The Art of Indigenous Fashion


Celebrate the Creativity and Excitement of Style at the IAIA Museum of Contemporary Native Arts in Santa Fe, New Mexico
by Debbie Stone


Santa Fe is a hotbed for art and the number of galleries and museums dedicated to this aesthetic is staggering. Visitors and locals enjoy a feast for the senses with such bounty available at their fingertips. Among the many options is the IAIA (Institute of American Indian Arts) Museum of Contemporary Native Art. Located in the heart of the city, steps away from the historic Plaza, this museum has the distinction of being the country’s only museum for exhibiting, collecting, and interpreting the most progressive work of contemporary Native artists.

Currently showing is “The Art of Indigenous Fashion,” an exhibition offering insights into the approaches and perspectives of Indigenous designers beyond the visual and material qualities of their work. Indigenous designers have been making clothing and personal adornment for the ages and they can be regarded as the “original haute couture artists of the Americas.”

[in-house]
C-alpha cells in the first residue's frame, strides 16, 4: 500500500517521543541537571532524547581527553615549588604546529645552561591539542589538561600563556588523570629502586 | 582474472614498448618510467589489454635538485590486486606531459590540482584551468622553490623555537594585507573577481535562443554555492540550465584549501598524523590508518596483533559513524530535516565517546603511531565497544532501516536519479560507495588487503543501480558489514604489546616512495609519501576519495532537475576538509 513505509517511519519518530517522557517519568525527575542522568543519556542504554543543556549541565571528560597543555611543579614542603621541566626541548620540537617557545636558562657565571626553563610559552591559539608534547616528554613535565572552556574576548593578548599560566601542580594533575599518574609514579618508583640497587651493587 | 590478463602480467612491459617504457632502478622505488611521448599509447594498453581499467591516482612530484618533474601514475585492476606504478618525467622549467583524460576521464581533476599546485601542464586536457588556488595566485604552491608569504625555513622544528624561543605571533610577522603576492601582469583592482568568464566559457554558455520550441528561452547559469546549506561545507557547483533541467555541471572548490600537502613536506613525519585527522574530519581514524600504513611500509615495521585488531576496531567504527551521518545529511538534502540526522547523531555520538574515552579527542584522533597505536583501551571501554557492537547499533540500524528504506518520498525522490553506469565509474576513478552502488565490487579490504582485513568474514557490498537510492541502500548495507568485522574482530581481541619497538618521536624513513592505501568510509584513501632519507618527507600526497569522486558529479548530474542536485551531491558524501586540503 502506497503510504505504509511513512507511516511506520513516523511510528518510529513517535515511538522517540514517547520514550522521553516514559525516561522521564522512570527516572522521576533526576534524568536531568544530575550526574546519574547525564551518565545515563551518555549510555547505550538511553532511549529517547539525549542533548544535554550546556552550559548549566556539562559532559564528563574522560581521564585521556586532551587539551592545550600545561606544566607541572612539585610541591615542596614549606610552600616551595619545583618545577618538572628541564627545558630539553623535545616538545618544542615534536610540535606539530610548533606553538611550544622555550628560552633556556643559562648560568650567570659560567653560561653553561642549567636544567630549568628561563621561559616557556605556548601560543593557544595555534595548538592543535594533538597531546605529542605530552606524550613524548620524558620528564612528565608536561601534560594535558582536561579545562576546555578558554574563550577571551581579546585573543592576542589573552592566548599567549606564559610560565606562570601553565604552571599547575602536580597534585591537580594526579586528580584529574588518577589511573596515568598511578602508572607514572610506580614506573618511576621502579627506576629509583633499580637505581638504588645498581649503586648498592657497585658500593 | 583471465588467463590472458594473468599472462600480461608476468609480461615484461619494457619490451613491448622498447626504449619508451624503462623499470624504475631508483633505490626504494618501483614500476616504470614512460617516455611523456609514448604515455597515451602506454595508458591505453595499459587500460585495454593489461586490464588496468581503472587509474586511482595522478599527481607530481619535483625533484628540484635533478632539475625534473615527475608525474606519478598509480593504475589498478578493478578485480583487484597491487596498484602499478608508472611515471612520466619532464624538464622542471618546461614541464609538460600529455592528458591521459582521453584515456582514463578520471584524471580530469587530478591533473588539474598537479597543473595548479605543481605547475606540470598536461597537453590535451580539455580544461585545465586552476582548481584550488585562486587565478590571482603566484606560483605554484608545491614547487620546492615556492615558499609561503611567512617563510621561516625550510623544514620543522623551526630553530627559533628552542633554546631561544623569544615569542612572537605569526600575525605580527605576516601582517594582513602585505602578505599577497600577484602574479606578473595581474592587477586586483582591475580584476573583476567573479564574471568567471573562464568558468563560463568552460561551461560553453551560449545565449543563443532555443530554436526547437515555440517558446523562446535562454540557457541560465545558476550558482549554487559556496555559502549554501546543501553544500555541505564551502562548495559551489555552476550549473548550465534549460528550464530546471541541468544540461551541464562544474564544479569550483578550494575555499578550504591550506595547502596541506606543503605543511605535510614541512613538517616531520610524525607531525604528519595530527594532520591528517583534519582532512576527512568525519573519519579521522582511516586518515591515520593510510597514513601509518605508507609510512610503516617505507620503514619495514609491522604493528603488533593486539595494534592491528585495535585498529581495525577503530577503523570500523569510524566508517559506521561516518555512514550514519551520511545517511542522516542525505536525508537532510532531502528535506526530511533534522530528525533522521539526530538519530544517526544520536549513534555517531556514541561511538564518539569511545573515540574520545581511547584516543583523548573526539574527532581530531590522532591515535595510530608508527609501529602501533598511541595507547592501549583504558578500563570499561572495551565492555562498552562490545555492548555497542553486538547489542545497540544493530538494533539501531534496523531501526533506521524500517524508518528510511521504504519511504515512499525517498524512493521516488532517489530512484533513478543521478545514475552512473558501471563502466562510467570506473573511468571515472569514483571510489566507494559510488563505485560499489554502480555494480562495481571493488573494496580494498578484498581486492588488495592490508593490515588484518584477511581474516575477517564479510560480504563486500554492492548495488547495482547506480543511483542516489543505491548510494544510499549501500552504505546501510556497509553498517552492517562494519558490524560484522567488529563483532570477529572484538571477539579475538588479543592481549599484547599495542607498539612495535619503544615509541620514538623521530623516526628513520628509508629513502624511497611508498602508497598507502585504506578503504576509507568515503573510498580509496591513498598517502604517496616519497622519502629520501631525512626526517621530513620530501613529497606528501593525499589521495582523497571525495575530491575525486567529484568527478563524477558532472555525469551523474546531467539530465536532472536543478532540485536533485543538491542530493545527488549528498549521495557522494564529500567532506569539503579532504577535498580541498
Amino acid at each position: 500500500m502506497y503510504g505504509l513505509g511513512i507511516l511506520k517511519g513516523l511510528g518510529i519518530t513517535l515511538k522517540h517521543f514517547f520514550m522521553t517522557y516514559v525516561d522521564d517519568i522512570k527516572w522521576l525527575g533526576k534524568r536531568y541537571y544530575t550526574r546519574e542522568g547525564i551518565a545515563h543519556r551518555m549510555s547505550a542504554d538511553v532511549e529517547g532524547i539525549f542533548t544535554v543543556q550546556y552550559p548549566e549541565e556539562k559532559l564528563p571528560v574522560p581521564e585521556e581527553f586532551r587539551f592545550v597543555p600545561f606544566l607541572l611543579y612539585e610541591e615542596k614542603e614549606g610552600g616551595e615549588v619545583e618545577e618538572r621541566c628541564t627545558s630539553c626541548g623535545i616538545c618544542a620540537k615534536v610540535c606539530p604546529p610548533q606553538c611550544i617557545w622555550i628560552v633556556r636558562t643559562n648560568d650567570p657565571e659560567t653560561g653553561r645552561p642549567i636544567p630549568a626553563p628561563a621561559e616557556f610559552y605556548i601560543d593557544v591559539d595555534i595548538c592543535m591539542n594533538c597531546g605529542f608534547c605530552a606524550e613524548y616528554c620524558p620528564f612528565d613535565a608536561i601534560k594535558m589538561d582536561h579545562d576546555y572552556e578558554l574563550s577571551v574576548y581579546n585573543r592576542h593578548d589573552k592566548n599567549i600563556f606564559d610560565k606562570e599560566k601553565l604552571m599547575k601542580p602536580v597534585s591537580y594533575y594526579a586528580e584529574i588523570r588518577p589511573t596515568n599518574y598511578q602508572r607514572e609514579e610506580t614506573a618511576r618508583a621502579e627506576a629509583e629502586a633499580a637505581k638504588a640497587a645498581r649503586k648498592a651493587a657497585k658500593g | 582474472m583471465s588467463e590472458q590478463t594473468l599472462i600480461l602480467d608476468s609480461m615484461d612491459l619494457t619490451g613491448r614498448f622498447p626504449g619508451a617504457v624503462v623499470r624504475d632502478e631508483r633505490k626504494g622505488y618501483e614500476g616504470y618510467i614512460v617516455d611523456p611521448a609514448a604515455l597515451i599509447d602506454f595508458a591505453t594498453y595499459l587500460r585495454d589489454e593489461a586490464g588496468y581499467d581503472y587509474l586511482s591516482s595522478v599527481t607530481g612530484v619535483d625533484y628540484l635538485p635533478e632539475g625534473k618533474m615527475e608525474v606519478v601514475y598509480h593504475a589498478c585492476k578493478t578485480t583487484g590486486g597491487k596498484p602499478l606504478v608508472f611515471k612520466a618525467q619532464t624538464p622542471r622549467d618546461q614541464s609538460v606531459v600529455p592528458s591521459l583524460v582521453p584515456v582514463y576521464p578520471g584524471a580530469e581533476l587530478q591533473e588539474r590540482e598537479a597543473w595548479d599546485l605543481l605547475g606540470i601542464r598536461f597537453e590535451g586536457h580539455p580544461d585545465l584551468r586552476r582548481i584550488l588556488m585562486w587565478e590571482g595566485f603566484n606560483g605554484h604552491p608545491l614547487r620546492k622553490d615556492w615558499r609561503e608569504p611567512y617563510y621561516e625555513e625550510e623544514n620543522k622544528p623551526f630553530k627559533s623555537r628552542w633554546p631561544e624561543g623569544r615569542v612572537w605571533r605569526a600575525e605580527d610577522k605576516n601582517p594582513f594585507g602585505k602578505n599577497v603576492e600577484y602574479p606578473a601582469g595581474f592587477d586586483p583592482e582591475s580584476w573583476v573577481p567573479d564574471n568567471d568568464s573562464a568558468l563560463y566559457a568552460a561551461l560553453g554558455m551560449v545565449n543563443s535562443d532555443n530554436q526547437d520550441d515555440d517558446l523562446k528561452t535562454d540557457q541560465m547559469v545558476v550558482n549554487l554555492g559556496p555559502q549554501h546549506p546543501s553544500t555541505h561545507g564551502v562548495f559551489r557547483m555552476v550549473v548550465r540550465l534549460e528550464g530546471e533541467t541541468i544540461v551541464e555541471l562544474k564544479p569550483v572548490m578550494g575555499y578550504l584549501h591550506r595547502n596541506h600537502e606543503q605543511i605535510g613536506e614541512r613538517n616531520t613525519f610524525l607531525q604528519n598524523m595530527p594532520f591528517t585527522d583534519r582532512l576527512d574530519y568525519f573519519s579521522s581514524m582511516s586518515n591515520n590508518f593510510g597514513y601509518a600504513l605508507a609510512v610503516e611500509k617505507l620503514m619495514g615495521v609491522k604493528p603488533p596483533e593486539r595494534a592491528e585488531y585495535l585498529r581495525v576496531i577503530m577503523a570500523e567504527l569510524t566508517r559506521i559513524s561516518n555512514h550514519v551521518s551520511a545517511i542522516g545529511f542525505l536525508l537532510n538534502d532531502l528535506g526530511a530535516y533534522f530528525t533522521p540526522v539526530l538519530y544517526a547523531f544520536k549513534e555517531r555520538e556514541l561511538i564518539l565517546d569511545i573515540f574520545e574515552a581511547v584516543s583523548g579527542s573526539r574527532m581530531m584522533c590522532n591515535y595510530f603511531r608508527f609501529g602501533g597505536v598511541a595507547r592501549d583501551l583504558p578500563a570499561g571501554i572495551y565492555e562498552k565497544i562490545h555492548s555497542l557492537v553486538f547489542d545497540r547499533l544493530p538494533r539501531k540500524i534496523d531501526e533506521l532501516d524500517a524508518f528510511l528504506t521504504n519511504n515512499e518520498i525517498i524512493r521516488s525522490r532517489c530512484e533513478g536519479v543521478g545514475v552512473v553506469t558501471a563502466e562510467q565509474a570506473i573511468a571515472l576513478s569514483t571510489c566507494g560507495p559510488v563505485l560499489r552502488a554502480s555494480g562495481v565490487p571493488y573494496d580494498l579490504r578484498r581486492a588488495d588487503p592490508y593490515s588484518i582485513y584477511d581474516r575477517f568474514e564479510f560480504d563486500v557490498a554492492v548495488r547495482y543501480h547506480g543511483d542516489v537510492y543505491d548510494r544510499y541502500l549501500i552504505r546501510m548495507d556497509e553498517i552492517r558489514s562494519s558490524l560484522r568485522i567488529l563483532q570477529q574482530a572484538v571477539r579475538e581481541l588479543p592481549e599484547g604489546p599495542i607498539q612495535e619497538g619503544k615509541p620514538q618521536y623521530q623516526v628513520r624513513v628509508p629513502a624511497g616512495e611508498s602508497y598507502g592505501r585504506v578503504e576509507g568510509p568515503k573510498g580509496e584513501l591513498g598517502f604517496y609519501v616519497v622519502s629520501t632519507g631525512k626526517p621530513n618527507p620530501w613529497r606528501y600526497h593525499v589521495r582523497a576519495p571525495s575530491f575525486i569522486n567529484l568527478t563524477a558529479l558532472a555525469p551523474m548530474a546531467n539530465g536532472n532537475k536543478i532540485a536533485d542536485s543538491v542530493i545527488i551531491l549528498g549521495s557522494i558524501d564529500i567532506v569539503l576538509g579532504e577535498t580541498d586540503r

“The inspiration was to present a snapshot of Native North American fashion from an Indigenous perspective, showcasing designers that are often overlooked in mainstream media,” explains Amber-Dawn Bear Robe, guest curator of the exhibit. She says that the aim was “to present the diversity of narratives created by Native designers and show how every design has a story and meaning beyond visual beauty.” Bear Robe adds, “There are all these histories, nuances, and stories that have not been written about – that have not come to the surface.” She hopes that the exhibit will help fill some of these knowledge gaps.

  • Armored Beauty by Decontie & Brown
    Armored Beauty by Decontie & Brown


Over twenty leading contemporary indigenous designers from Canada and the U.S. are represented in the show. Their work is loosely organized by period and theme. Some designs are a nod to historical and current issues, while others revolve around culture and identity. Several designers use fashion as a platform for social activism. The exhibit clearly proves that Indigenous design isn’t one specific thing but rather greatly varies depending on an artist’s tribe, location, and style.